Intently Focused

This is Link, my cat. Sometimes called Linky-pooh.


Link is an indoor cat because outdoor cats around here don’t live very long.

Nevertheless, he is a cat, and cats are intently focused on killing. They are serial killers without the possibility of a conscience. Link is not a man, with moral sense and a spirit that can commune with God. He’s an animal. So it’s okay when he looks at me with the eye of a tiger. It’s a good thing he weighs ten pounds and I weigh 125 pounds because it prevents him from murdering me. Not that he wants to, it’s just that he’s cat, you understand, and he can’t help himself.

I understand that the nature of cats is stamped on them by their Creator: they have their niche as the hunter and culler of small animals. They are wired in every way to respond to a moving stimulus. We’ve all observed  this. They crouch low, tail whipping from side to side, eyes staring at their prey, a rapid “kid, kik, kik” barely audible, vibrating from their throats.

Link sometimes forgets that Rufus, the big, gluttonous grey squirrel is separated from him by a glass wall. Link throws himself against the window with a thunk, lands on his feet and shakes his head as if coming out of a trance.


Killing, and raising the next generation of killers is Link’s purpose. He’s a strikingly beautiful killer, don’t you think?


God has given animals their own kind of glory. I think most of them are way more beautiful than humans.

But we humans have a greater glory, the potential to become sons of God through Jesus, the Christ. And when we do, He immediately sends His Spirit to instruct  us about our Kingdom purpose.

Some, like Link, understand God’s mandate immediately. Others, like me, take a while to learn my purpose in His kingdom and to become intently focused.

I’m getting there, I think. Watching the single-mindedness of animals in their munching, grazing, and cud-chewing, of seeking a mate, being watchful of danger, and hunting blood and bone is a daily reminder that I ought, also,  to be about my own business. That of walking like Enoch walked. With God.


“And let us run with endurance the race God has set before us. We do this by keeping our eyes on Jesus, the champion who initiates and perfects our faith.” (Heb. 12:1,2) 


Exciting Times at the Netherton Home


Being home-bound is not the way it should be for free Americans. But there are two good things about it for Dena Netherton:

  1. Her honey is home. Normally, he’d be traveling all over the country doing audits for suppliers of Lockheed Marten.
  2. She has written a lot!

I’ve written two novels this year, one an action/adventure/suspense, and the second one, a straight romance.

Romance is primarily about this: Will the boy and the girl finally get together?

But I’ve found that you can take the girl (me) out of suspense (in order to write a romance story)  but you can’t take the suspense out of the girl. I guess I’ve got suspense in my very DNA because even my sweet romances are filled with self-doubts, threats of danger, and physical adventure.

My stories always begin with a question like this: What would happen if I lost my ability to do what I’ve alway done well, and, in my struggle to recapture that ability, what would I have to endure and/or encounter? My suspense series, Hunting Haven, is all about this. If you like action adventure and suspense but with an inspiring message, you’ll like this series.

Or, it could be: What would I be willing to do to  achieve my dearest wish? What stands in my way?  My sweet Christian romance, High Country Dilemma, is about this. If you love romance in a small mountain town, you’ll like this one.

My next novel, a suspense (not yet published) involves Zara, a godly young woman with the rare gift of healing. Her story is reminiscent of Jonah and his whale. God wants her to heal people, but she runs from her gift. It’s more than inconvenient to be able to heal. Can you imagine the hoards of people knocking down your doors for a chance of being healed? No sir, this isn’t for Zara. She wants a normal life.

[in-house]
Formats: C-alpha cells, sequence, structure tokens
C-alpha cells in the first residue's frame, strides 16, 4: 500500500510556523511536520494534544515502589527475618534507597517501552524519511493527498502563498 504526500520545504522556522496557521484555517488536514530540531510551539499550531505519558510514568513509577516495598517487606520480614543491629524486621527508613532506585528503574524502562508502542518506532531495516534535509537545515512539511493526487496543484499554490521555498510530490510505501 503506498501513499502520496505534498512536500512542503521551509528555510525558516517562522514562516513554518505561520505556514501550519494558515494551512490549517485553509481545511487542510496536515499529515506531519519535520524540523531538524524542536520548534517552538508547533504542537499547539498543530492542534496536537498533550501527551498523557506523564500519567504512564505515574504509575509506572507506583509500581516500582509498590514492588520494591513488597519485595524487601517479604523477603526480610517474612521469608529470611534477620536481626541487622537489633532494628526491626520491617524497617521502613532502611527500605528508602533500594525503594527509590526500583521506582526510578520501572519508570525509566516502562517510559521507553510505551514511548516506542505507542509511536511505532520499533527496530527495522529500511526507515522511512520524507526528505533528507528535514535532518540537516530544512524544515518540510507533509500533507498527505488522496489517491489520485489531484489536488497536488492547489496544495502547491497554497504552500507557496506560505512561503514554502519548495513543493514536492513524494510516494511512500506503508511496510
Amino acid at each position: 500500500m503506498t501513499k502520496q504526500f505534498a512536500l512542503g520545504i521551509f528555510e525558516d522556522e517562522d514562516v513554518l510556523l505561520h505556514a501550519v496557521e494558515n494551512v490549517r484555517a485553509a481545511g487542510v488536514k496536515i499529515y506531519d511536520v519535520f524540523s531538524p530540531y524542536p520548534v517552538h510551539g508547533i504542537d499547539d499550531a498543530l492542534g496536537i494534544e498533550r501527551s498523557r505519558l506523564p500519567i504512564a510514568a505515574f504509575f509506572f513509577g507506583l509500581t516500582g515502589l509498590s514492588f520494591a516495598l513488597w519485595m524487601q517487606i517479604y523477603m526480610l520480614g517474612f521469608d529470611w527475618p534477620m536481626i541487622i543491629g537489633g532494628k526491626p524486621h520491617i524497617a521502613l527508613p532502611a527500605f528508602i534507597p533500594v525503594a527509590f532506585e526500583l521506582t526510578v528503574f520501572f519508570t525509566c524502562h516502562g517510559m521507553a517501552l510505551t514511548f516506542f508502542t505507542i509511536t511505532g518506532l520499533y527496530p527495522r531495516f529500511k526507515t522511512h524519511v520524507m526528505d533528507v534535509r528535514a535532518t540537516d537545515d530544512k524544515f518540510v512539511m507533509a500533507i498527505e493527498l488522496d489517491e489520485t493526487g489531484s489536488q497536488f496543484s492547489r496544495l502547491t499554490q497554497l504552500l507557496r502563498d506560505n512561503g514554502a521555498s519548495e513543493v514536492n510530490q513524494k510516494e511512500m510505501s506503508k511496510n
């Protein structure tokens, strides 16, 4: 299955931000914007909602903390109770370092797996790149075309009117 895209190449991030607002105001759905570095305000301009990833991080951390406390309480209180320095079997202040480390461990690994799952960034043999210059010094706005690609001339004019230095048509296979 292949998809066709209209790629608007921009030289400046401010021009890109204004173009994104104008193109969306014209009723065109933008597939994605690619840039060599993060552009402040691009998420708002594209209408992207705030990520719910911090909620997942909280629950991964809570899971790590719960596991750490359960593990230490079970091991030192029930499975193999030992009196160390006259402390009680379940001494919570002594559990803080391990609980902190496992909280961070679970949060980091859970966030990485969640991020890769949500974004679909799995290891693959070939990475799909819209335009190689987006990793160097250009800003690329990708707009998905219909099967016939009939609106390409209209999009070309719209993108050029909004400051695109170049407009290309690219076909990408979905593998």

Hopefully, I’ll find an agent who likes this weird story.

And here’s a refreshing photo for you. This waterfall is off of highway 20 in North Cascades, WA.



And finally….he’s back! Rufus, the grey squirrel.


Rufus wants to raid my bird feeder, but the feeder is squirrel proof.

Rufus doesn’t believe that for one minute. He tries again and again.

First, the feeder is hung off our wall about eighteen inches out, too far for him to reach. And even if he could reach it, his weight presses the sides of the feeder downward, effectively shutting off the openings where the sunflower seeds are stored.

He’s looking at me and looks none too pleased. As if to express his p…ssed off mood, he leaves little brown ‘gifts’ for me all over the banister.

Seriously, I’d like to feed him, but he’s a complete glutton. He’ll eat till his stomach bulges and he can hardly move. and he’ll happily leave no seeds for the birds.

That’s about the extent of the exciting times in the Netherton household during April.

I guess that’s the way it’s supposed to be.

Y’all stay safe and healthy!



The Way Things Were


IMG_2355I’m old, but not that old. However, I have memories of growing up that are probably very different from yours if you were born in the 70s, 80s, or beyond.

Recently, on Facebook a friend posted about how our lives were so different during the fifties and sixties. It got me to thinking about my own childhood and adolescence.

How about the following memories: Can you relate?

At home:

Our bedtime was 8:00 pm, strictly enforced. In high school, it was 9:00.

We almost never ate out. It was oatmeal for breakfast, a sandwich and an apple or banana for lunch, and a hamburger patty and a green salad for dinner. We rarely had dessert, either.

We watched TV, three channels, black and white, and the programs were almost always westerns and a few variety shows.

We had one phone, a rotary type.

One typewriter. My dad’s. (I thought I’d died and gone to heaven when IBM made the Selectrix in the 70s.

My mother was progressive: we ate whole wheat bread.

My mother made us  hand-write thank you notes, cursive, of course.

We never, and I mean never, sassed our parents. That was unthinkable.

My dad was progressive: he taught me how to make Mulligan Stew, and he made Saturday morning breakfasts.

My family was fairly secular, but we occasionally went to church.

I had to practice my piano for one hour each day, and every piece had to be memorized.

At school:

Our teachers were deeply respected, even feared.

We had PE every day. Yes, every day.

We had penmanship classes. And typing classes in high school.